Being Alone And The Things That Go Bump in the Night

Being Alone And The Things That Go Bump in the Night

Thinking about traveling is something I do all the time. In those daydreams, I am usually traveling by motorcycle and often alone. It isn’t that I don’t like people or that I wouldn’t love to share the time with say, Kenny. The way that “real life” works around here is that there are compromises to be made and complications that keep us from doing some things together. I learned a long time ago that if I really want to do something I have to be willing to do it alone. Otherwise I’ll be waiting around for a someday that may never come.

There are some things, some rides, some trips that you want to do alone. The reasons for which could be a million different things. My favorite? I just feel like it. And, it must be said that the want to do them alone doesn’t mean you’re a bad person or that you don’t love your wife/husband/partner/child/parent/lover/dog, and it doesn’t mean that you don’t like spending time with any one of those people either. Being independent doesn’t mean that you don’t love someone else.

Okay, so maybe you’ve come to realize that there is a road trip that you want to take on your motorcycle. And maybe you’re a bit of a loner or there is no one else who will take this road trip with you. What do you do? Do you pack up and head off on your own -or- do you file the idea away until someone else decides that they will do it with you?

This isn’t a judgement – many people will just file it away. When we do that, we are letting someone else dictate how we spend our time. We choose to let someone else run our show. Hell, I’ve done it. I’ll probably do it again. But it seems like as I grow, my willingness to wait for someone else diminishes. The phrase “it’s now or never,” seems to fit because… that’s the way it often is.

“The unforeseen does not exist.”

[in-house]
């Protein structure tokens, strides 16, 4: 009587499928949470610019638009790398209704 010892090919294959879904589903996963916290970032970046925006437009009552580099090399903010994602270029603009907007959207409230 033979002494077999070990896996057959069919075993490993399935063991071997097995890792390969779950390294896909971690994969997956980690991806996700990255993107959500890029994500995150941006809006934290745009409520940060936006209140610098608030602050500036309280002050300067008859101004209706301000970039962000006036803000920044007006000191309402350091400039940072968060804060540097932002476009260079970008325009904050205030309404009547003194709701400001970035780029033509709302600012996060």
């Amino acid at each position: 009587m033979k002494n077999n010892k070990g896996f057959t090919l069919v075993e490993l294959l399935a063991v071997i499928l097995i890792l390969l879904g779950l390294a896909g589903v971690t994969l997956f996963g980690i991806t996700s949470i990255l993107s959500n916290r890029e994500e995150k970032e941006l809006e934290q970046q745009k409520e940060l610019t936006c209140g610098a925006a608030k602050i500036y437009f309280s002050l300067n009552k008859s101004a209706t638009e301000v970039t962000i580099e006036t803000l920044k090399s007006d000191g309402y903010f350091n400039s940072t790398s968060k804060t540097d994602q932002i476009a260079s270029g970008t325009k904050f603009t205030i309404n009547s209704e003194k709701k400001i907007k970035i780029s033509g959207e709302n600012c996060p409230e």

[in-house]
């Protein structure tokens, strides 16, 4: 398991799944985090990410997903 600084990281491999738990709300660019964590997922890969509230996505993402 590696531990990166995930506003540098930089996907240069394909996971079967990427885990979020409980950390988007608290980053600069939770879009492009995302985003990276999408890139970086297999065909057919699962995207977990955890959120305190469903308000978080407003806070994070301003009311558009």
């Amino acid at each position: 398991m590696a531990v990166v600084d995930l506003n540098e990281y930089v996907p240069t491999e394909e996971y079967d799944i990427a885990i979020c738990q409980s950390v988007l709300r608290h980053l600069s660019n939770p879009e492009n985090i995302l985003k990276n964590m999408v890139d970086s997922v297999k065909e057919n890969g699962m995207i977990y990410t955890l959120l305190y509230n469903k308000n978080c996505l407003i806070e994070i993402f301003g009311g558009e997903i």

What is it that makes us cling to others to do things? What are we afraid when it comes to striking out on our own? What if the thing that goes bump in the night is really just Cookie Monster and not something that is going to eat us up?

When you think about hopping in your car and driving across country – do you even get an inkling of worry that you might run in to a situation that you can’t handle? I don’t. I think about sipping coffee, singing along to the radio and watching the snaking lines on the road guiding my way. The potential for unseen things to occur is there but they don’t eat away at me at all.

When it comes to traveling via motorcycle though, that seems to give some people pause. But why? When you start peeling back the layers, what is it? What is the difference between taking your motorcycle and taking your car that makes you feel unsure?

  • Is it the exposure to the elements?
  • Fear that you won’t be able to pack all the things you think you need to bring?
  • A feeling of vulnerability?
  • Fear of a break down?
  • Fear of a flat?
  • Fear of a crash?
  • Fear of not being able to pick your motorcycle up if you drop it?
  • Fear of being alone?
  • Fear of other people?
  • Fear of getting lost?
  • Fear of staying in a hotel alone?
  • Fear of camping?
  • Fear your only credit card will stop working at the gas pump?
  • Fear you’ll lose your only set of keys?
  • Fear of no cell service?
  • Fear of being selfish?
  • Fear that you’ll enjoy being selfish?

What do you think?




22 Replies to “Being Alone And The Things That Go Bump in the Night”

  1. All of the above but those reasons also make me want to ride further solo to deal with any fears that would stop many. State of mind and trusting yourself is all you need. Oh, and a BMW roadside plus cell. πŸ˜‰

  2. I hear ya. And agree with your attitude. I strike out on my own all the time when the alternative is not having fun. Why waste an opportunity? We won’t get an infinite number of them. Plus, I like your perspective that by seizing chances, we’re preventing others from dictating our lives. Probably because my mother was so controlling, I relish making my own decisions. Even bad ones. At least they’re mine. Good post. Good good post.

    1. Thanks Ally πŸ™‚